[lit-ideas] Re: What is information?

  • From: Donal McEvoy <donalmcevoyuk@xxxxxxxxxxx>
  • To: lit-ideas@xxxxxxxxxxxxx
  • Date: Thu, 5 Oct 2006 11:57:47 +0100 (BST)

> > This view is contrasted with non-essentialism which states 
> > that for any given entity there are no specified traits 
> > which that entity must have to to be defined as that entity.
> > http://en.wikipedia.org/wiki/Essentialism
> > 
> W: Regarding the last sentence: But isn't that property one that is being
> claimed to be essentially shared by all entities? The claim identifies a
> property all entities have in common: all entities exhibit the property of
> having no traits necessary for their being the entities they are. 

This is not correct a paraphrase I fear. 

It may be that certain entities must have certain traits in order to be that
entity: for example, an entity like a universal law must have the 'trait' of
having universal rather than more localised application; a certain element
must have the 'trait' of a certain atomic number; light must have the trait
of a certain speed if it is to be light etc. 

What does not follow is that these entities *must be defined* this way. They
may be defined this way. They may not. The point about entities not having
any necessary definition is not a point that they necessarily always lack any
definite traits (depending on how we define them or theorise them) but that
it is not the case that a certain word or concept or term must necessarily be
used to refer to those entities or that the terms etc. we normally use to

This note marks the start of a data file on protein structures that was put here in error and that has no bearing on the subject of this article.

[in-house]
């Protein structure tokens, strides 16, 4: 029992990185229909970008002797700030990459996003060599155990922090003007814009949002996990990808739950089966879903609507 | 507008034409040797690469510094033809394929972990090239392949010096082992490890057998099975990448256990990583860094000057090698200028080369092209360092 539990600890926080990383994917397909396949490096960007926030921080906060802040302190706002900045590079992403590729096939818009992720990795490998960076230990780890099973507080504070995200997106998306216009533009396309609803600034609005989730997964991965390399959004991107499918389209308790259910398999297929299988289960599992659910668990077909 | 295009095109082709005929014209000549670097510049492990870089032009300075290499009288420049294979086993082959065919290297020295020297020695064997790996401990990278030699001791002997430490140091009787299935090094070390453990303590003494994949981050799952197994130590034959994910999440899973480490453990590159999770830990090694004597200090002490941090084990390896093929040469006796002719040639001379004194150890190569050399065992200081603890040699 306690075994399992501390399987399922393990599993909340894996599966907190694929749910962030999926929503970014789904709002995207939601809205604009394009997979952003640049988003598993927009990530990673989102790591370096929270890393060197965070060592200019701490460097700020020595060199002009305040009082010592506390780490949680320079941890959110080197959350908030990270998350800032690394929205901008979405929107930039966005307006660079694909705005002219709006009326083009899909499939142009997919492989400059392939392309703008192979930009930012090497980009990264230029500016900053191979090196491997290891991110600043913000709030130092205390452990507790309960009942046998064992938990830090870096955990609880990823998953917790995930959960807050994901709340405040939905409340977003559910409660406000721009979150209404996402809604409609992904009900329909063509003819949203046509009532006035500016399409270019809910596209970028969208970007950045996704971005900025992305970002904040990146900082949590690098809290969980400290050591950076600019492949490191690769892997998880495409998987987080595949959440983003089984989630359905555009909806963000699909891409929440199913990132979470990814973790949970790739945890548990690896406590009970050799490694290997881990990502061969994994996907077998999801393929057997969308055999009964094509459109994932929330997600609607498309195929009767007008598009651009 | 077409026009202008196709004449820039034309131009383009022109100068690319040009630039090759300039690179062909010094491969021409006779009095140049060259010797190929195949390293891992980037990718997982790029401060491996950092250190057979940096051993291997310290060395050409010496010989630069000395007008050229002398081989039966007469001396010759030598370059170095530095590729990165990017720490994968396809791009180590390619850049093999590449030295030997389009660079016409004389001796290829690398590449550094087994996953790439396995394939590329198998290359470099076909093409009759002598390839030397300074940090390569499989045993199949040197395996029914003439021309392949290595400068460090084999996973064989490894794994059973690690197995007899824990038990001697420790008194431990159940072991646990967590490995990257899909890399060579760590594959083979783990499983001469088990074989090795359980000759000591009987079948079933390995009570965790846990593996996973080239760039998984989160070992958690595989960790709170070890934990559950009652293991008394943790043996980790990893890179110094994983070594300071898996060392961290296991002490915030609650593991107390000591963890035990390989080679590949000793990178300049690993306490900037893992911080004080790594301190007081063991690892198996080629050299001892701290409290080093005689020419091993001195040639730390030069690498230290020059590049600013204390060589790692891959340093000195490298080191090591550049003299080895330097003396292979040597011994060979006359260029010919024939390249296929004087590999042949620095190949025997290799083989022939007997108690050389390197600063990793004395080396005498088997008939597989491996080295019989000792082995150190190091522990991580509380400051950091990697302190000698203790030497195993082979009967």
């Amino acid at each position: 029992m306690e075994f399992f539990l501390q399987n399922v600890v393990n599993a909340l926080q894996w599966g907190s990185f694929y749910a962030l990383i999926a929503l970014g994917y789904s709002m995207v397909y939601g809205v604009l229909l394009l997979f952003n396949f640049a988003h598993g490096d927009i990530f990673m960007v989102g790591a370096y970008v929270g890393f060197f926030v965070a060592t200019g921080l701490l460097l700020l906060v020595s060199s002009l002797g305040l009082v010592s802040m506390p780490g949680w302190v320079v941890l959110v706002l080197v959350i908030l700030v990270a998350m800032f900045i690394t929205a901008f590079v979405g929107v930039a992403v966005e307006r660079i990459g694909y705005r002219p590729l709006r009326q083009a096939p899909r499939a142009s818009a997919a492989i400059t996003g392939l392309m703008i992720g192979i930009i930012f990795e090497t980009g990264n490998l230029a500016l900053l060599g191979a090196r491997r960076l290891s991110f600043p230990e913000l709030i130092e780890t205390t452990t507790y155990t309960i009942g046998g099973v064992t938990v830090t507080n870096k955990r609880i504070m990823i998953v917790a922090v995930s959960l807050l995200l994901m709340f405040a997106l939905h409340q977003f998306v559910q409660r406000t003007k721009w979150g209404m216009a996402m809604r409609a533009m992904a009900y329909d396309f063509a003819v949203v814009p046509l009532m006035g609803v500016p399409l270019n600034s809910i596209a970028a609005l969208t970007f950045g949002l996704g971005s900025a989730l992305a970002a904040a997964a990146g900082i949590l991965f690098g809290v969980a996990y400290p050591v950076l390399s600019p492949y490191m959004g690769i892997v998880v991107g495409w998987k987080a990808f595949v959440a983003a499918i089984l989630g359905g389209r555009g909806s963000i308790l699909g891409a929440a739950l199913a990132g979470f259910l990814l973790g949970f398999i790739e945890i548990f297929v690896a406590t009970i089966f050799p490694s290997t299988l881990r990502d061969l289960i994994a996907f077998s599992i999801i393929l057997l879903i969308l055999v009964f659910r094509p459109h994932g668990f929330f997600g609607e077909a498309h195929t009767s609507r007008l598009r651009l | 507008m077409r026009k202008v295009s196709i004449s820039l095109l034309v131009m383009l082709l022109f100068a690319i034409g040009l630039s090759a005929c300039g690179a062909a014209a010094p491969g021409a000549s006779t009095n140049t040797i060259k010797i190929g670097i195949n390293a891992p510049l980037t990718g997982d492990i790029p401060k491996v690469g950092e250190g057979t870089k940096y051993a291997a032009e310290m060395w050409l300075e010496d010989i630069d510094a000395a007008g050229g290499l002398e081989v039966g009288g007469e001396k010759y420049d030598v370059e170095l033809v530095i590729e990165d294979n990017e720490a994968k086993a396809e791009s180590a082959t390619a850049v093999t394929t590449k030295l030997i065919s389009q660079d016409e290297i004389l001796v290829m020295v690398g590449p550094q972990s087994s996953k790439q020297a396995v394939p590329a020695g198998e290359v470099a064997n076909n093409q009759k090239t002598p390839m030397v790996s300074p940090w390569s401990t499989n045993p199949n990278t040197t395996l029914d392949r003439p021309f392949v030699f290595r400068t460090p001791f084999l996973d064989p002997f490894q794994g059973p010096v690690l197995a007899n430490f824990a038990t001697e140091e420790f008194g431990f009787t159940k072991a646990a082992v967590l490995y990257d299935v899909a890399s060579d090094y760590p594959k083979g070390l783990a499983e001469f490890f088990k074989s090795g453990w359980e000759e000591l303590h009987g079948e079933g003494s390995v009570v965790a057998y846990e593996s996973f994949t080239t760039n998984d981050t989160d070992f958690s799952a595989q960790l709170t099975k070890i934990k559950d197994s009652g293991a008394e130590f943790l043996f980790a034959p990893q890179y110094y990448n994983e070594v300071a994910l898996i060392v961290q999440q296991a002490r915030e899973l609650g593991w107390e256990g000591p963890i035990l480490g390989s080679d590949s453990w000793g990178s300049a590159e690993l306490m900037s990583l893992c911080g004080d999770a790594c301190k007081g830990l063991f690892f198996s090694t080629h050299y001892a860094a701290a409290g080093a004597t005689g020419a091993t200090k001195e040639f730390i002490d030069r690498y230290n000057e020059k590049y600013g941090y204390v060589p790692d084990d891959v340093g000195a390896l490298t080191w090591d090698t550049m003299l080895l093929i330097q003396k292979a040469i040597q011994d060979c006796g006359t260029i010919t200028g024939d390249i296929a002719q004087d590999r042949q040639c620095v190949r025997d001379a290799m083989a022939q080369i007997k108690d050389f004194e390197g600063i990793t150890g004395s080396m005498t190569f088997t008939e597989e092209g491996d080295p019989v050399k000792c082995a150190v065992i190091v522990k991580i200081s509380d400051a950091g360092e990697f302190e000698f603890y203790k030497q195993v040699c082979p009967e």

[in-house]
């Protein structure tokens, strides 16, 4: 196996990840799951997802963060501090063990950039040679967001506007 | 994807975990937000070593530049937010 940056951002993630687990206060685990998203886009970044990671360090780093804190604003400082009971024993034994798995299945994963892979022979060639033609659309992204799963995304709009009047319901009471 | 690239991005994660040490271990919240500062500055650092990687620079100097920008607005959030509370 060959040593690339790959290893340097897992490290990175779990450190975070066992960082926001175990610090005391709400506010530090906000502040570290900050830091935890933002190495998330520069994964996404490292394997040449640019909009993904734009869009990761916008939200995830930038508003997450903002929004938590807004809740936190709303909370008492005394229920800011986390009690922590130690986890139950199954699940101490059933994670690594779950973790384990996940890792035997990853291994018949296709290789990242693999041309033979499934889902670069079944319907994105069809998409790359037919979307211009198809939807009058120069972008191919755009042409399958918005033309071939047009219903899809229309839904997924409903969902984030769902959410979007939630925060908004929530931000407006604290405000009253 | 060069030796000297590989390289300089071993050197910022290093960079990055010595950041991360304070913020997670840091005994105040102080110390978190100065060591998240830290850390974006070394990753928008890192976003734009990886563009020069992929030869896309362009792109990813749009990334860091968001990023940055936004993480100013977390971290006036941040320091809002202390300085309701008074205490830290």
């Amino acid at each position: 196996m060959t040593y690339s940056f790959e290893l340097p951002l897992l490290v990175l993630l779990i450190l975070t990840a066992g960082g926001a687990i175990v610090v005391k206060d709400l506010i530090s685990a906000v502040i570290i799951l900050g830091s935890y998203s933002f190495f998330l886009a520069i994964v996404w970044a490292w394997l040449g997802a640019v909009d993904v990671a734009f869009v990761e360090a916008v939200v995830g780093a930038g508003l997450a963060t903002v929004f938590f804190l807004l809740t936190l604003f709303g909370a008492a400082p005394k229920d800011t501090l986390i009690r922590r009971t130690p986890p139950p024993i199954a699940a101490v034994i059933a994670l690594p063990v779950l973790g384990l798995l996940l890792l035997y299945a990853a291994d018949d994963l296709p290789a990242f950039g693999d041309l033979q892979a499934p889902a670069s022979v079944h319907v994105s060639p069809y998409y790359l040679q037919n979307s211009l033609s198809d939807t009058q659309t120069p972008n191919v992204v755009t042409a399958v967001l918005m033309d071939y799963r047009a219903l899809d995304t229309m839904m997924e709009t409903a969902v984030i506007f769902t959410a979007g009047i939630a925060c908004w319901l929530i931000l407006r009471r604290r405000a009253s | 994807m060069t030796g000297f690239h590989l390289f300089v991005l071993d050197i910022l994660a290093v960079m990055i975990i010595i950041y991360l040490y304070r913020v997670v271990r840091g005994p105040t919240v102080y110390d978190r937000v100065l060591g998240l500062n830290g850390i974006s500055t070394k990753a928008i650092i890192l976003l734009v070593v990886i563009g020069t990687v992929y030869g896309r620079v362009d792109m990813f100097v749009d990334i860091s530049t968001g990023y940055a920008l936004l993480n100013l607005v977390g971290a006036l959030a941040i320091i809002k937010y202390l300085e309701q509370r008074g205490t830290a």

refer to such entities cannot be used in a different way (I might call my
partner 'my light' though s/he moves slightly slower than the speed of light
as used a physical constant).

Walter's attempts to discern a kind of Russellian paradox here (a la 'Is the
set of sets that are not members of themselves a member of itself?') and a
kind of incoherence (a la 'If all entities necessarily lack any necessary
qualities then that is a quality they possess of necessity') seems to me
unsuccessful. Entities, such a light, may have necessary 'traits' or they may
not (depending how we use the term 'light', our theories etc.). 

Whatever. Essentialism in terms of "definition" is that there is a kind of
*conceptual necessity* here. Anti-essentialism denies there is such a
'conceptual necessity' while admitting that we can (if we want) approach
entities *as though* their character is established by 'conceptual necessity'
(although this is in fact not true necessity but merely stipulation as to how
to use words) and that we can theorise that certain entities have necessary

As a result I do not think Walter has shown that anti-essentialism must be
wrong because it is a denial of a claim that 
> itself presupposes the truth or necessity of
> the
> claim being denied, 

Also I don't know who "Martin" is or what profundity or otherwise lies in
Walter's suggestion that:- 

> Perhaps language and/or reason thinks us more than we think it/them (to
> borrow
> and turn a remark by Martin).
I mean what "thinks us"?

Thinking of blaming my thinking on what "thinks us" if I can only think what
this thought means
while feeling Walter's post, like earlier ones of his and Phil's, arises from
confusion about the difference between language and non-linguistic reality

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